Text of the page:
Ripe tomatoes eaten sun-warmed, fresh off the vine; rotten tomatoes traditionally thrown at bad actors and performers on stage; green tomatoes – an economical use of unripened fruit to provide a food source – chutney.
The tomato’s Latin name, Solanum lycopersicum, reflects that it was originally named ‘wolf peach’ by suspicious Europeans. They thought it was poisonous and originally grew it as an ornamental climber.
However, the word ‘tomato’ itself derives from the Aztec ‘xitomatl’, pronounced ‘ji-tomatel’.
As well as the classic round, golf ball sized tomato, there are small cherry tomatoes and plum tomatoes, both shaped after the fruit they’re named for. The beefsteak tomato is named after the meat; their inner flesh is marbled in appearance as a good steak would be.
Whilst we might think of tomatoes as being red, the colour range available is impressive. You can grow and eat red, yellow, black, orange, white, green and striped tomatoes!
Tomatoes are short lived perennials plants, originally from South America. They’re not frost tolerant and so in temperate regions we generally consider them to be annuals, grown from seed or bought in as small plants.
The tomato is a member of the Solanaceae family, which also includes deadly nightshade (Atropa belladonna) potatoes (Solanum tuberosum) and sweet peppers (Capsicum annuum). The ornamental climber Solanum crispum ‘Glasnevin‘ or potato vine is also a family member. Tomatoes, like their other family members, contain alkaloids. The leaves and stems are toxic, as are the uncooked, unripened fruit.
Tomatoes originally grew wild in South America and have been cultivated in Central America since about 700AD. The history of the tomato’s wanderings from the South to Central Americas to Europe and Asia, then back to the Americas is not fully documented. This early movement could well have been incidental. For example, if traders in other crops and seeds inadvertently carried tomato seeds with them. Or even dropped seeds as they themselves ate the sweet fruit.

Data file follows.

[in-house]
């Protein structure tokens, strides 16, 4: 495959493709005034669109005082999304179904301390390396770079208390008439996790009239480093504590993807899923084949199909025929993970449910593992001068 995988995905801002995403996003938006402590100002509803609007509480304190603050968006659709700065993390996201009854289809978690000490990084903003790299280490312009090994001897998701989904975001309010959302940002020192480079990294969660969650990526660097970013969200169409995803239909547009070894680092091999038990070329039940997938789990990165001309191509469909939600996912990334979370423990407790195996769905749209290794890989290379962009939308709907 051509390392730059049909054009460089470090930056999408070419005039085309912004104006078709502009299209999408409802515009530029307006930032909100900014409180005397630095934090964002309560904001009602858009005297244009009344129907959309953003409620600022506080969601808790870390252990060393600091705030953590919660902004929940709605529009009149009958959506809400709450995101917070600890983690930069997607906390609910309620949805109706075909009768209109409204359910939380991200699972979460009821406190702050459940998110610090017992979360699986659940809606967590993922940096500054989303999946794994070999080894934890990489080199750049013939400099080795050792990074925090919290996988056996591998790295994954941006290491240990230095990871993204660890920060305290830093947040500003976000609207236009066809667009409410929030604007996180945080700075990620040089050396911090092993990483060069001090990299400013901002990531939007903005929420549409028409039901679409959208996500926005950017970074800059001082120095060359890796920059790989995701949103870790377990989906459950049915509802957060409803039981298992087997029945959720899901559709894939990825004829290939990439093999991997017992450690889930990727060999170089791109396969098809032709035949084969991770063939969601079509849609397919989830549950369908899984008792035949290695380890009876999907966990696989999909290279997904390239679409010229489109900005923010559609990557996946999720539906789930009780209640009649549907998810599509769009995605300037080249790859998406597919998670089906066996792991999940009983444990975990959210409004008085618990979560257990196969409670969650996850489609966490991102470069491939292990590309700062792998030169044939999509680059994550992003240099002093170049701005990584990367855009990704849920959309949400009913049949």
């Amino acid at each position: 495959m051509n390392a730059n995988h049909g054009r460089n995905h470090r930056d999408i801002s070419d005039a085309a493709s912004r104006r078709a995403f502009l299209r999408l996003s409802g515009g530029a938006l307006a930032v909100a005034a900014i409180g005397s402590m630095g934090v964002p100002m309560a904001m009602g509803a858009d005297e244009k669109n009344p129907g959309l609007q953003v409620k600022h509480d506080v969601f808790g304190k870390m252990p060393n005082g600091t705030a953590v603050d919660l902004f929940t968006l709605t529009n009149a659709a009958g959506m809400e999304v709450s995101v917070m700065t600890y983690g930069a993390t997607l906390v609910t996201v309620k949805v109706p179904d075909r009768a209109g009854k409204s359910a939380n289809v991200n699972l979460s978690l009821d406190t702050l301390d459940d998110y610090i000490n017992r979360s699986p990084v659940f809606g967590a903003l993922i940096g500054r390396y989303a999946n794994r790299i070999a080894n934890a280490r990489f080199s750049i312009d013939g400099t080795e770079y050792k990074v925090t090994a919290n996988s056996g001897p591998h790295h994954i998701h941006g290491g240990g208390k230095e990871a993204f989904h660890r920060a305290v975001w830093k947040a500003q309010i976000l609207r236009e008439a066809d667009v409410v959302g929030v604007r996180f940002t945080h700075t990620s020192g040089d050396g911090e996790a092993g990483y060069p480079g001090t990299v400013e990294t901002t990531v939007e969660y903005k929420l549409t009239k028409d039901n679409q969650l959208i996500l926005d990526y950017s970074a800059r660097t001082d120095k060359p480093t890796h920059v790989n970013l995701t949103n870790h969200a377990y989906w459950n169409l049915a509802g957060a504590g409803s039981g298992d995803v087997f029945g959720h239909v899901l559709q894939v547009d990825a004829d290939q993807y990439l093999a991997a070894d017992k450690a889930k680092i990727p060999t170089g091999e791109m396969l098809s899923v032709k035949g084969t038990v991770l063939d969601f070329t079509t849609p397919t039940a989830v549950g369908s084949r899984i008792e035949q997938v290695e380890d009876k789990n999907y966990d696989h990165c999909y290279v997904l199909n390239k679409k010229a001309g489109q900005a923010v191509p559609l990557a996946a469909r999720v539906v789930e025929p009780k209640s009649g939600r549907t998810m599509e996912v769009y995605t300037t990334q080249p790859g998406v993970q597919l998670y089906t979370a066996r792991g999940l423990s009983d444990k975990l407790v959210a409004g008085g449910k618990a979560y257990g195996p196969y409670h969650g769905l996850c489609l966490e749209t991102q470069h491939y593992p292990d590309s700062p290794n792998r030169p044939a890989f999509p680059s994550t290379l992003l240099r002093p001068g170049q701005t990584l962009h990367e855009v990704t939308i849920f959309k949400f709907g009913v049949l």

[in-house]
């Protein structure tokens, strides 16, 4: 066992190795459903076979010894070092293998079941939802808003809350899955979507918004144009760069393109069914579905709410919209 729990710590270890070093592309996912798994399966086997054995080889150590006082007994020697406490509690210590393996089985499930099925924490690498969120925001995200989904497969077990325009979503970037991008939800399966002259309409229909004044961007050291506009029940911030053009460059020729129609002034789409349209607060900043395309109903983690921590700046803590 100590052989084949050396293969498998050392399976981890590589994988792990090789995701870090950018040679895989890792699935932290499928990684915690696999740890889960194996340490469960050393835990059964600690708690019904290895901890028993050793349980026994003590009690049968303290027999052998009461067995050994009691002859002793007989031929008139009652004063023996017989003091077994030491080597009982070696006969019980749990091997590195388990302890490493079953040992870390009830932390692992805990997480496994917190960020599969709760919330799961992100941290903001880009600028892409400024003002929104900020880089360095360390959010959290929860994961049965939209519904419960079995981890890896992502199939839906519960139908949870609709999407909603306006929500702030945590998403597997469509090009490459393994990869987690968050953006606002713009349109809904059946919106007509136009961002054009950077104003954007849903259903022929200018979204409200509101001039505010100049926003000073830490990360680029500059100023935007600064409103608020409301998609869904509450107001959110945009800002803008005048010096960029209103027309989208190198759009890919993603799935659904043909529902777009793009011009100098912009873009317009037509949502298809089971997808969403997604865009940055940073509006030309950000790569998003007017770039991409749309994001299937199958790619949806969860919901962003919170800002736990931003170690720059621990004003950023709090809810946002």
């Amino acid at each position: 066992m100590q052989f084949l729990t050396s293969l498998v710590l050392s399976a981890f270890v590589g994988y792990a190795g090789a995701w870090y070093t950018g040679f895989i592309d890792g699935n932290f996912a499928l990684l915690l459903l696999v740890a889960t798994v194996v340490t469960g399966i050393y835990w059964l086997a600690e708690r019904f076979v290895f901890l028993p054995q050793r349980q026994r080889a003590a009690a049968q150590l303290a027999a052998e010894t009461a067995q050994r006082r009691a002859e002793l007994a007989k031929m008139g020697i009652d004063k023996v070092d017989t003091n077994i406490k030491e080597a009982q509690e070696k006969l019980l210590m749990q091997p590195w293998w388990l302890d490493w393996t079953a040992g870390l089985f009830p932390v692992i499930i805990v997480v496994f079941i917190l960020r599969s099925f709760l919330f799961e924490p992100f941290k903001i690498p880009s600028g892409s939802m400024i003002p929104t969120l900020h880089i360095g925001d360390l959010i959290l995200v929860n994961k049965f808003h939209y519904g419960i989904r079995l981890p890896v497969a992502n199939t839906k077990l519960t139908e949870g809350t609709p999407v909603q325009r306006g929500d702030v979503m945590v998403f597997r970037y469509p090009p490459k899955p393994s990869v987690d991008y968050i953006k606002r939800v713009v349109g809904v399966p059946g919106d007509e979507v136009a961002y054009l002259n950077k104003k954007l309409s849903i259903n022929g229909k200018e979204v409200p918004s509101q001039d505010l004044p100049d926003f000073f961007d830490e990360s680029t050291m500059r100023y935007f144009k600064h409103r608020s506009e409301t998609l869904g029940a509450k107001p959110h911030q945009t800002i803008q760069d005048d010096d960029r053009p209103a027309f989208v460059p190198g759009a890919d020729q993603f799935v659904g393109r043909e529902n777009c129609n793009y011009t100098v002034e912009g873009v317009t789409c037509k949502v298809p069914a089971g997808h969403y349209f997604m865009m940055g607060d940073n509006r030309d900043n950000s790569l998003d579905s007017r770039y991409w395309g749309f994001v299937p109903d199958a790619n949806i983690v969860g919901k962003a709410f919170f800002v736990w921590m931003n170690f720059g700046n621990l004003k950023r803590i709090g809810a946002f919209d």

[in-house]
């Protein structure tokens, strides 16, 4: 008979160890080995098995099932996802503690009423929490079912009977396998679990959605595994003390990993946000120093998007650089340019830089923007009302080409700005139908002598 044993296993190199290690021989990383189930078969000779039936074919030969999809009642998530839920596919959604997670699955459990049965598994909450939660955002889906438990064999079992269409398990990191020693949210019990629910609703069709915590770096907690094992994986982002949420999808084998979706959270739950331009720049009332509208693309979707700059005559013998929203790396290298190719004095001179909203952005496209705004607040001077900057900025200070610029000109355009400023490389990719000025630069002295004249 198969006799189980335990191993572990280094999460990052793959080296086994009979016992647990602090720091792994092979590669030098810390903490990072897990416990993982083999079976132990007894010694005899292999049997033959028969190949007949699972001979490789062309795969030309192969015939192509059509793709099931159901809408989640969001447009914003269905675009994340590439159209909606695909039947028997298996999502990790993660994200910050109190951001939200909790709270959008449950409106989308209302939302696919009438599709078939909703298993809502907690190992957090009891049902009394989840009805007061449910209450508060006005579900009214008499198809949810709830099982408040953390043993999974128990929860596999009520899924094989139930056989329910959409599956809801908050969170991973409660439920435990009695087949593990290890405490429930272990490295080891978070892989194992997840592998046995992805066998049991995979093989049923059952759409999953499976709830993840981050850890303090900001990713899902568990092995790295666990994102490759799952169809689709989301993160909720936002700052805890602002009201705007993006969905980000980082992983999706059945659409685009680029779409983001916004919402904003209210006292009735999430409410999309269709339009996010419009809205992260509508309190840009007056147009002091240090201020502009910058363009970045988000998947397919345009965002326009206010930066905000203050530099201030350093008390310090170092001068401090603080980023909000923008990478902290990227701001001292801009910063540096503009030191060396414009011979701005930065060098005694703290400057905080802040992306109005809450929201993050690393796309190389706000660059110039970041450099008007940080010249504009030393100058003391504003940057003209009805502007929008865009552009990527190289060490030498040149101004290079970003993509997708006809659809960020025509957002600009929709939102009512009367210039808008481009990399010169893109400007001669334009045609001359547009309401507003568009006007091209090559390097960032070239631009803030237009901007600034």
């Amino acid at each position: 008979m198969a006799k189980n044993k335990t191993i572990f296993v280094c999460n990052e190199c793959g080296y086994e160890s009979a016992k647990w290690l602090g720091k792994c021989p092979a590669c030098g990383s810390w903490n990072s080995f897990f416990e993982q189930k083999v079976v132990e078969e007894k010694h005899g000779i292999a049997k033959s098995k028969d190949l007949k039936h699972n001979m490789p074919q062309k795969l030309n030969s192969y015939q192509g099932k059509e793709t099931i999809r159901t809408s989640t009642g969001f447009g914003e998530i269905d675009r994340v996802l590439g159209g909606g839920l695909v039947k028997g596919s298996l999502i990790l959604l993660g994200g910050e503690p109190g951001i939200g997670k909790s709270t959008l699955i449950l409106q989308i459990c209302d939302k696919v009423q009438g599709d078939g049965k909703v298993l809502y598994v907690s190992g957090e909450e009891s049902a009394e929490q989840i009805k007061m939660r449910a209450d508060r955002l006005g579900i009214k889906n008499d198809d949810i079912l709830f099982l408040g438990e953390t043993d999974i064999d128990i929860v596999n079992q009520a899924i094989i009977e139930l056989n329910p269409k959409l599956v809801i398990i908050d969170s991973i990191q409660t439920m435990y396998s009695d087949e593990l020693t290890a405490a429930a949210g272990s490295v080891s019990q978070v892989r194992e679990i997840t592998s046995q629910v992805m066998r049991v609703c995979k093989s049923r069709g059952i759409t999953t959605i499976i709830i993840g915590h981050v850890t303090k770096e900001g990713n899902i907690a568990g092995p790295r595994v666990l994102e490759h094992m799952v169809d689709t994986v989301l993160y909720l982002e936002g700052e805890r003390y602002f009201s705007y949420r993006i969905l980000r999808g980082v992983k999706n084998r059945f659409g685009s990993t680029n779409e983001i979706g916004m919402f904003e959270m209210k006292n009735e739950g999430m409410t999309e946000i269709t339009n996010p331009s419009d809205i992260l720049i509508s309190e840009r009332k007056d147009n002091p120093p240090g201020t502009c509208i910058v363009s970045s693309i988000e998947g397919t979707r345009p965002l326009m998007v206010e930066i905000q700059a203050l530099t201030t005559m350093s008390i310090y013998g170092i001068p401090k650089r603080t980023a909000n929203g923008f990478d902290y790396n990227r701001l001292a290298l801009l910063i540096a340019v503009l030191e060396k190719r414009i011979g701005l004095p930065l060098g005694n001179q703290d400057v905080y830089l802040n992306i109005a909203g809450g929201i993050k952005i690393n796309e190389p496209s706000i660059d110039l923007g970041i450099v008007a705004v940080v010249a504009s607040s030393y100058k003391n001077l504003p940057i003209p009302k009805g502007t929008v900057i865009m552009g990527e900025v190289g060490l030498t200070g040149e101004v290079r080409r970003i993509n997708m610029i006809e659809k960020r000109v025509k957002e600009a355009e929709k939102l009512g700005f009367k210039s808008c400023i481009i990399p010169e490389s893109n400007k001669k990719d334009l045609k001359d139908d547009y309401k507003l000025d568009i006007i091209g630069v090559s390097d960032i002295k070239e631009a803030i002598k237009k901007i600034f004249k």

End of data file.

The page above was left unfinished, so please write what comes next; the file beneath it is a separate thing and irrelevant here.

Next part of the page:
The tomato was most definitely in domestication by the Aztecs by the early sixteenth century. Aztec writings include recipes containing peppers, tomatoes and seasoning – an early salsa recipe, no less!
The tomatoes that the Aztecs were cultivating were not the classic tomatoes that we know today. They would have been growing the wild tomato, which is more like a cherry tomato.
It seems likely that tomatoes were taken from the Aztecs in Mexico over to Spain and the Mediterranean by the Conquistadores and other early explorers. The first recorded mention of tomatoes in Europe is in Mattioli’s herbal of 1544. At that time, they were called ‘pomi d’oro’, or golden apple, suggesting that they were small yellow tomatoes. They were considered an aphrodisiac and the name ‘pomme d’amour’ or ‘love apple’ was also used. Both of these names could even be corruptions of ‘pomo dei moro’ or Moorish apple, which implies southern Spain.
The northern European countries were less keen on the new introduction. They were wary of the tomato’s poisonous qualities and they weren’t a big food seller until the late 18th century. This didn’t stop tomatoes being taken as ornamental plants by colonists from Europe to North America. Gradually they were accepted as food; Thomas Jefferson, who was a great gardener as well as a Founding Father and US President, cultivated tomatoes in his vegetable garden at Monticello.
Botanically speaking, the tomato is a fruit not a vegetable, its seeds encompassed by flesh. However, in 1893, the United States Supreme Court defined it as a vegetable; mainly, one feels, so that it should remain taxable as an ‘imported vegetable’.
Jefferson also encouraged his neighbours to eat tomatoes – which was a wise move as ripe tomatoes are definitely one of the ‘healthy foods’. Not only do they contain vitamin C – more than an orange, but tomatoes are chock full of anti-oxidants.
Lycopene is a carotenoid pigment that has long been associated with the deep red colour of many tomatoes. It is present in all tomatoes to a greater or lesser degree. This pigment is the ‘magic ingredient’ in tomatoes which helps to reduce cholesterol. It also seems it may reduce the likelihood of osteoporosis in post-menopausal women.
In the UK, commercial tomato production began in glasshouses in Kent, Sussex and Guernsey during the 19th century. The introduction of large scale sheets of glass and the ability to construct large wrought iron frames for buildings enabled a profitable method of large scale growing of tomatoes.
Tomatoes are one of the most widely grown ‘vegetables’ worldwide; new varieties, bred for disease resistance appear regularly. However, historic heirloom tomatoes, better in flavour than many commercially grown tomato crops, have become popular for the allotment and home gardener.
And on a final note, did you know that the tomato has even been grown in space? Although not yet by Dr Who in his TARDIS…
Related Gardening blogs you may enjoy